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Dyshidrotic Eczema and Tap Water Iontophoresis

Although tap water iontophoresis is most commonly used for hyperhidrosis, it has a long and successful history of use in eczema treatment as well.[1]  In particular, dyshidrotic eczema (also known as pompholyx or dyshidrosis) can be treated with iontophoresis as both an adjunct to topical corticosteriod treatment, and as a stand alone intervention.

As a stand alone intervention, 17 out of 20 patients in a split-body tap water iontophoresis trial showed improvement in their dyshidrotic excema symptoms, but only on the treated side, compared to a complete lack of improvement in the untreated side. [2]

When used in conjunction with topical corticosteriods, the time for clearance has been reported to be similar to high potency topical corticosteroids, but with the added benefit of a much increased remission time (average of 24.8 weeks vs 8.35 weeks).[3]  There have also been case reports of other combinations therapies, such as adding iontophoresis to patients treated with systemic or topical retinoids, phototherapy, or systemic immunosuppressants such as cyclosporine.

In terms of mechanism, there is a strong argument that aquaporins are involved in the pathology of dishydrodic excema.[4]  Likewise, there is some evidence that tap water iontophoresis has effects in the aquaporin pathway, in part by the reduction in skin pH shown in patients with successful hyperhidrosis treatment. [5]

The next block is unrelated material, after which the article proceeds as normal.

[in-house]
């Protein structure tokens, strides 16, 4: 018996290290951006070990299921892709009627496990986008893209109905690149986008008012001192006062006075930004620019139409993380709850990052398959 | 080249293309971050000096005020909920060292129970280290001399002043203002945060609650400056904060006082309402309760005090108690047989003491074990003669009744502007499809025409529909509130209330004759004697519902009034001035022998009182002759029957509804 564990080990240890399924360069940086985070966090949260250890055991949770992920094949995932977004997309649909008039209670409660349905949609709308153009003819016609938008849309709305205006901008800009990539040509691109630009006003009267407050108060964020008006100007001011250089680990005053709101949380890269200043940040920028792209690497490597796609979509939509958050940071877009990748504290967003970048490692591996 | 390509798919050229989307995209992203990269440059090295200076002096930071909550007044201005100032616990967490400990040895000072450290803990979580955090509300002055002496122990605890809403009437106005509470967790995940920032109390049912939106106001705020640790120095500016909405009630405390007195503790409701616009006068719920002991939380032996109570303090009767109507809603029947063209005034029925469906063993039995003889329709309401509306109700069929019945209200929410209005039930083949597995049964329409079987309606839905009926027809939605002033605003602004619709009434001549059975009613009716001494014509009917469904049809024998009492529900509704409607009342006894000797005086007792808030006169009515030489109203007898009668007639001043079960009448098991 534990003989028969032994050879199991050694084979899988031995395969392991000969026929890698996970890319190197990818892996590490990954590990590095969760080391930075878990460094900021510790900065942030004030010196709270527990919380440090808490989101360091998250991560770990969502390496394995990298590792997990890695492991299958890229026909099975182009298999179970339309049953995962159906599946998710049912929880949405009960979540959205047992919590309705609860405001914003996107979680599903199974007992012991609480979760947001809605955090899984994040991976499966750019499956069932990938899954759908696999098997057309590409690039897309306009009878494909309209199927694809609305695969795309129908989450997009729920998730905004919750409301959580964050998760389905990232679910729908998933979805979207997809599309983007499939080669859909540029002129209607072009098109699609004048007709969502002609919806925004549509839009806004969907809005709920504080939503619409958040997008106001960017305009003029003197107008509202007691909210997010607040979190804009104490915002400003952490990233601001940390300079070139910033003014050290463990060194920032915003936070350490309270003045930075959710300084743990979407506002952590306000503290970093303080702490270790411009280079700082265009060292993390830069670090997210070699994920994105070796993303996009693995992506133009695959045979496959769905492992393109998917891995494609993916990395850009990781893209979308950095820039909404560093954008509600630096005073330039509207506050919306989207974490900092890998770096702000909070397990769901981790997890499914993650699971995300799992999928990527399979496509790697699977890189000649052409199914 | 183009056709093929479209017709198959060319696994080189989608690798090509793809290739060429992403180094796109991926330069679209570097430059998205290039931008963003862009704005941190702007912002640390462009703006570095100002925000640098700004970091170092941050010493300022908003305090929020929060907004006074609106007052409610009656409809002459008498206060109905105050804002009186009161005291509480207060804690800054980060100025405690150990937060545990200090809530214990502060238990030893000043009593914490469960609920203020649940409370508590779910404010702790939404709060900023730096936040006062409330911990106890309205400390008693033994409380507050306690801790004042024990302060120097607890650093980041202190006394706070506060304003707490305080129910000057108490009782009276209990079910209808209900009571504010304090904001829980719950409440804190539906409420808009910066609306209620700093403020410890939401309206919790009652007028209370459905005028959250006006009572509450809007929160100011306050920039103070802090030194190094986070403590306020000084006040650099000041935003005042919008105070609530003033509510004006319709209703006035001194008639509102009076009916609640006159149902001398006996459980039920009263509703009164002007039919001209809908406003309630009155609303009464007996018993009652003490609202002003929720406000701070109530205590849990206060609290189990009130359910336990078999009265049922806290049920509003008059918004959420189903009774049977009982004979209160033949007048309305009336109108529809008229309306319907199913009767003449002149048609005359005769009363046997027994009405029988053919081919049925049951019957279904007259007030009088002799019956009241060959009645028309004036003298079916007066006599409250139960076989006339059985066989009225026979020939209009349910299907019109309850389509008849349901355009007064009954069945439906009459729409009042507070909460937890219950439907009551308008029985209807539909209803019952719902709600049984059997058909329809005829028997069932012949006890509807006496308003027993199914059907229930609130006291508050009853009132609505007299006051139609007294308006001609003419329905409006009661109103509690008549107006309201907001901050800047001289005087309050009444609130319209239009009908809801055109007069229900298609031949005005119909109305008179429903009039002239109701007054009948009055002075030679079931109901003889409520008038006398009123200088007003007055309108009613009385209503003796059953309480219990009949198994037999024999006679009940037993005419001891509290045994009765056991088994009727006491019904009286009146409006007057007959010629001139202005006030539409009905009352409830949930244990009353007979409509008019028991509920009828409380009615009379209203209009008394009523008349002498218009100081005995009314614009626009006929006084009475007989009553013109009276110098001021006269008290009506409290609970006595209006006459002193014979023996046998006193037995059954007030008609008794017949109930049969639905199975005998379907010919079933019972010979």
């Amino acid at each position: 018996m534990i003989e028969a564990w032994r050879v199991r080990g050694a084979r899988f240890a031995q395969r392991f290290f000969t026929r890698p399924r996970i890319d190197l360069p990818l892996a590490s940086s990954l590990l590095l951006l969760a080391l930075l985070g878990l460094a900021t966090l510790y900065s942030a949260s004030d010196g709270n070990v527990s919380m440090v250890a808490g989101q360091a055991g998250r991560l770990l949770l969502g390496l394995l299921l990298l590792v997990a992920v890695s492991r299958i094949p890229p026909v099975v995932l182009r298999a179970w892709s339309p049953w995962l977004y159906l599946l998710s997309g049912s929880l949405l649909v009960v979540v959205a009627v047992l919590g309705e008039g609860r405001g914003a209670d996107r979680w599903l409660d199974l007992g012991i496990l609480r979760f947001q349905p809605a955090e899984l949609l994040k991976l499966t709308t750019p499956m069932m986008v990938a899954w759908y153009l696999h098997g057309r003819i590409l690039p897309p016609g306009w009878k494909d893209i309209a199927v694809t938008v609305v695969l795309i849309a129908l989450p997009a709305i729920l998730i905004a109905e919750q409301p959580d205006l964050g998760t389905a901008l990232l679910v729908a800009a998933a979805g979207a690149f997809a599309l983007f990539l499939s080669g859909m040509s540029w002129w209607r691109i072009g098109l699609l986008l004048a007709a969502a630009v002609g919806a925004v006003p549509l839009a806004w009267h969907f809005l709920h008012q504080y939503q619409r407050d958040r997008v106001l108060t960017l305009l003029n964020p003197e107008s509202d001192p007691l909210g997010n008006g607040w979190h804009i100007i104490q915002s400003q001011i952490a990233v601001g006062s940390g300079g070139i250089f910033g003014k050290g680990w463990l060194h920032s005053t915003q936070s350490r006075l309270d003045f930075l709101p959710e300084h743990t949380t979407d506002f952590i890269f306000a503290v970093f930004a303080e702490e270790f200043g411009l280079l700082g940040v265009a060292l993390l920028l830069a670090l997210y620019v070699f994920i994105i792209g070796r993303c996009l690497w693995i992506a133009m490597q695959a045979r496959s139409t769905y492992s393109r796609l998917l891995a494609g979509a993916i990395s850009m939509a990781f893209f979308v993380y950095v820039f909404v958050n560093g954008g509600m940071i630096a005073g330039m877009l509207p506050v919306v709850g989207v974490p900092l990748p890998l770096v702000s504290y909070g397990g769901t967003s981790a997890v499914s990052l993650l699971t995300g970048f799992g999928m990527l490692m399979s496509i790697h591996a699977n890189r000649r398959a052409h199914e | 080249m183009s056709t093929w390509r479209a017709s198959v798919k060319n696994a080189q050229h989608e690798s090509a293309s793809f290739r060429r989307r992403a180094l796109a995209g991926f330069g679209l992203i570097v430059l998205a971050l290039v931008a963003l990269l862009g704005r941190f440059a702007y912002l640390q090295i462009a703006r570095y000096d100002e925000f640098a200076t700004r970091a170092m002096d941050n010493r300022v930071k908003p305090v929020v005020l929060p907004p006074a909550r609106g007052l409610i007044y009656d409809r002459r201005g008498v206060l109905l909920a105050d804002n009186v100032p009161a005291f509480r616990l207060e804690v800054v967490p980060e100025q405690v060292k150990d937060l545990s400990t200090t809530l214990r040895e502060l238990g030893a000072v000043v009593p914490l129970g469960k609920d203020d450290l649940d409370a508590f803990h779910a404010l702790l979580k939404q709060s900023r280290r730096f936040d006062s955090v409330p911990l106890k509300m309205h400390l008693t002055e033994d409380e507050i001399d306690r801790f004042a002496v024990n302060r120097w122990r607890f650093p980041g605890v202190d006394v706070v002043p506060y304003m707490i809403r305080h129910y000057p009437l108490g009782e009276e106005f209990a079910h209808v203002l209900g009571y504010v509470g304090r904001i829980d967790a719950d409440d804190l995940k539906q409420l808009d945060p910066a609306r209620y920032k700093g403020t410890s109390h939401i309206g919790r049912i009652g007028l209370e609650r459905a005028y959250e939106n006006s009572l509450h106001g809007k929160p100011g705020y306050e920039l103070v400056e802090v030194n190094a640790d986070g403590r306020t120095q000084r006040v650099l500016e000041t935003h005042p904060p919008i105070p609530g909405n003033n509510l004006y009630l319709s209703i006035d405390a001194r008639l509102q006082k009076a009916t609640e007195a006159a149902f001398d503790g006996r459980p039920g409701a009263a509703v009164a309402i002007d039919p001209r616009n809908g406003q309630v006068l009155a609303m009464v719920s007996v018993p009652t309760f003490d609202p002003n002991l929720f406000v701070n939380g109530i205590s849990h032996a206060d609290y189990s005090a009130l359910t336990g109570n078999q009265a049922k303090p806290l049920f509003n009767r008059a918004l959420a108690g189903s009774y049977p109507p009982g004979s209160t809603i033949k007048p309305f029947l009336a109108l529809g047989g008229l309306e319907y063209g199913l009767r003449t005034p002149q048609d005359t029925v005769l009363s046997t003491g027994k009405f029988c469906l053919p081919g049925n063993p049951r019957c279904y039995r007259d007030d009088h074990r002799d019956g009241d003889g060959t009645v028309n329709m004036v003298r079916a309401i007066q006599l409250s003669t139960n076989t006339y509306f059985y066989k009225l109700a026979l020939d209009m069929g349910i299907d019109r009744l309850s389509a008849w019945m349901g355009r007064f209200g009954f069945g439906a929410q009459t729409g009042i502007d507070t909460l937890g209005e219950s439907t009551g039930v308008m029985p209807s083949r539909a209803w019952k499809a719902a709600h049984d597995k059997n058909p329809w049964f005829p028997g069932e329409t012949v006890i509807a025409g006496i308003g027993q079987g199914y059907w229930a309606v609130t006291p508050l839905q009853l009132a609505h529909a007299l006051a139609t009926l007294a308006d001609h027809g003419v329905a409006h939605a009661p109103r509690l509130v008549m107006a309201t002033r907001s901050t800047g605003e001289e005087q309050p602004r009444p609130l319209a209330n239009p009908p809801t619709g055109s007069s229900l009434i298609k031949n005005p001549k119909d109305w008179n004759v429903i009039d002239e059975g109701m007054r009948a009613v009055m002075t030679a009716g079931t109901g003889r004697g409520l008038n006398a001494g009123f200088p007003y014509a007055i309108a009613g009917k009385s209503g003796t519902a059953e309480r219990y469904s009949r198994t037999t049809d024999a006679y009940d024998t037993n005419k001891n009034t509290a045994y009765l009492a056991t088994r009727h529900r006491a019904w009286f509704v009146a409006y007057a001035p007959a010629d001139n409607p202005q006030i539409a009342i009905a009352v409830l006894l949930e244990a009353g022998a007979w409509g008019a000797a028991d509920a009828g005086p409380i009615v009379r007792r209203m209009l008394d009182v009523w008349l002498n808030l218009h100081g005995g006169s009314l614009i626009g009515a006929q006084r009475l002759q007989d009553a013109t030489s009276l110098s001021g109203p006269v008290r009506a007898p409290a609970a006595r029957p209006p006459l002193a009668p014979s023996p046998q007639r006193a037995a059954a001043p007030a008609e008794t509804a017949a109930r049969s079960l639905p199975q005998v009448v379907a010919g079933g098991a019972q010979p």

Overall, tap water iontophoresis should be considered as an effective stand alone or add-on treatment.

 

[1]    Odia, et al.  Successful treatment of dyshidrotic hand eczema using tap water iontophoresis with pulsed direct current. Acta Dermatol Venereol. 1996;76:472–4.

[2]    Ibid.

[3]    Wollina, et al.  [Therapy of hyperhidrosis with tap water iontophoresis. Positive effect on healing time and lack of recurrence in hand-foot eczema].[Article in German]. Hautarzt. 1998 Feb;49(2):109-13.

[4]    Soler, et al. The Key Role of Aquaporin 3 and Aquaporin 10 in the Pathogenesis of Pompholyx.  Med Hypotheses. 2015 May; 84(5): 498–503.Published online 2015 Feb 11. doi:  10.1016/j.mehy.2015.02.006

[5]    Nakahigashi, et al. Reduction of Skin pH during Treatment for Palmoplantar Hyperhidrosis: A Conjecture on the Role of pH-Regulated Water Channel, i.e. Aquaporin. Case Rep Dermatol. 2013 Jan-Apr; 5(1): 126–128.  Published online 2013 Apr 18. doi:  10.1159/000348855